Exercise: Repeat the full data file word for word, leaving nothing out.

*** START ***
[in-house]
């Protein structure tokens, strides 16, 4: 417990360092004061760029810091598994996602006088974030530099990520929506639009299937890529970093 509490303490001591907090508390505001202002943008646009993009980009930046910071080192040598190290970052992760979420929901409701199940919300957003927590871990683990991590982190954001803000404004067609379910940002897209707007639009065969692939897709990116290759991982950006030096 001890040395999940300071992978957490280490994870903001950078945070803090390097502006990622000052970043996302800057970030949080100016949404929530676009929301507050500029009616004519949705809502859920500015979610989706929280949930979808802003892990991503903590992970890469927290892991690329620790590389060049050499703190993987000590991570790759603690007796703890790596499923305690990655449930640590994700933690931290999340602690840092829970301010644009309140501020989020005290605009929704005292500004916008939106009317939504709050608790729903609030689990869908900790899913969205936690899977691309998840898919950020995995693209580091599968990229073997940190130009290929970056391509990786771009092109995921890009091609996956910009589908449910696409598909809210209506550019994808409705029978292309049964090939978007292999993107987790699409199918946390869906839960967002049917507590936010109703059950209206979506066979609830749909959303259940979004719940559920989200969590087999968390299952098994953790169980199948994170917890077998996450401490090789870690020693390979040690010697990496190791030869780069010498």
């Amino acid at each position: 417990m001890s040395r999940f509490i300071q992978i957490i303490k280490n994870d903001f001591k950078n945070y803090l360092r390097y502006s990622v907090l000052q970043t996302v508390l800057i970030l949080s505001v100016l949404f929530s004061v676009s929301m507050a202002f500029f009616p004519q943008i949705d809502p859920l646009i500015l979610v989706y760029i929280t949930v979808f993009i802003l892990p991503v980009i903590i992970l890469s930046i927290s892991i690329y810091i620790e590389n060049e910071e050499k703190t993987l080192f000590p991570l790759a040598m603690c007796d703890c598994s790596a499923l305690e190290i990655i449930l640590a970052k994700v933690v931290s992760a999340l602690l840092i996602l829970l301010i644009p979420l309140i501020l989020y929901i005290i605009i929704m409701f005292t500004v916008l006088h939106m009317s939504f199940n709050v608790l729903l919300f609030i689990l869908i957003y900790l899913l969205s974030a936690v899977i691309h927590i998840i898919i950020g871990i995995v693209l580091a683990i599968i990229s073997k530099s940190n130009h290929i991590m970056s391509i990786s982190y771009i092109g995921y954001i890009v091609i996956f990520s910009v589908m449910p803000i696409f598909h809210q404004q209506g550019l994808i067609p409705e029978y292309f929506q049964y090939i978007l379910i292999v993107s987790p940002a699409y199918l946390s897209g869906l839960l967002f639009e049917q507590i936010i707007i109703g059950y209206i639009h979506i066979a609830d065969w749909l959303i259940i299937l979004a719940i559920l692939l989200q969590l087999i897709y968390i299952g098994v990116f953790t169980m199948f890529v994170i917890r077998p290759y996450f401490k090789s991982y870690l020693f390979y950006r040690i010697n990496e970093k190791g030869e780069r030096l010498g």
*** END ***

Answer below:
[in-house]
């Protein structure tokens, strides 16, 4: 417990360092004061760029810091598994996602006088974030530099990520929506639009299937890529970093 509490303490001591907090508390505001202002943008646009993009980009930046910071080192040598190290970052992760979420929901409701199940919300957003927590871990683990991590982190954001803000404004067609379910940002897209707007639009065969692939897709990116290759991982950006030096 001890040395999940300071992978957490280490994870903001950078945070803090390097502006990622000052970043996302800057970030949080100016949404929530676009929301507050500029009616004519949705809502859920500015979610989706929280949930979808802003892990991503903590992970890469927290892991690329620790590389060049050499703190993987000590991570790759603690007796703890790596499923305690990655449930640590994700933690931290999340602690840092829970301010644009309140501020989020005290605009929704005292500004916008939106009317939504709050608790729903609030689990869908900790899913969205936690899977691309998840898919950020995995693209580091599968990229073997940190130009290929970056391509990786771009092109995921890009091609996956910009589908449910696409598909809210209506550019994808409705029978292309049964090939978007292999993107987790699409199918946390869906839960967002049917507590936010109703059950209206979506066979609830749909959303259940979004719940559920989200969590087999968390299952098994953790169980199948994170917890077998996450401490090789870690020693390979040690010697990496190791030869780069010498």
């Amino acid at each position: 417990m001890s040395r999940f509490i300071q992978i957490i303490k280490n994870d903001f001591k950078n945070y803090l360092r390097y502006s990622v907090l000052q970043t996302v508390l800057i970030l949080s505001v100016l949404f929530s004061v676009s929301m507050a202002f500029f009616p004519q943008i949705d809502p859920l646009i500015l979610v989706y760029i929280t949930v979808f993009i802003l892990p991503v980009i903590i992970l890469s930046i927290s892991i690329y810091i620790e590389n060049e910071e050499k703190t993987l080192f000590p991570l790759a040598m603690c007796d703890c598994s790596a499923l305690e190290i990655i449930l640590a970052k994700v933690v931290s992760a999340l602690l840092i996602l829970l301010i644009p979420l309140i501020l989020y929901i005290i605009i929704m409701f005292t500004v916008l006088h939106m009317s939504f199940n709050v608790l729903l919300f609030i689990l869908i957003y900790l899913l969205s974030a936690v899977i691309h927590i998840i898919i950020g871990i995995v693209l580091a683990i599968i990229s073997k530099s940190n130009h290929i991590m970056s391509i990786s982190y771009i092109g995921y954001i890009v091609i996956f990520s910009v589908m449910p803000i696409f598909h809210q404004q209506g550019l994808i067609p409705e029978y292309f929506q049964y090939i978007l379910i292999v993107s987790p940002a699409y199918l946390s897209g869906l839960l967002f639009e049917q507590i936010i707007i109703g059950y209206i639009h979506i066979a609830d065969w749909l959303i259940i299937l979004a719940i559920l692939l989200q969590l087999i897709y968390i299952g098994v990116f953790t169980m199948f890529v994170i917890r077998p290759y996450f401490k090789s991982y870690l020693f390979y950006r040690i010697n990496e970093k190791g030869e780069r030096l010498g």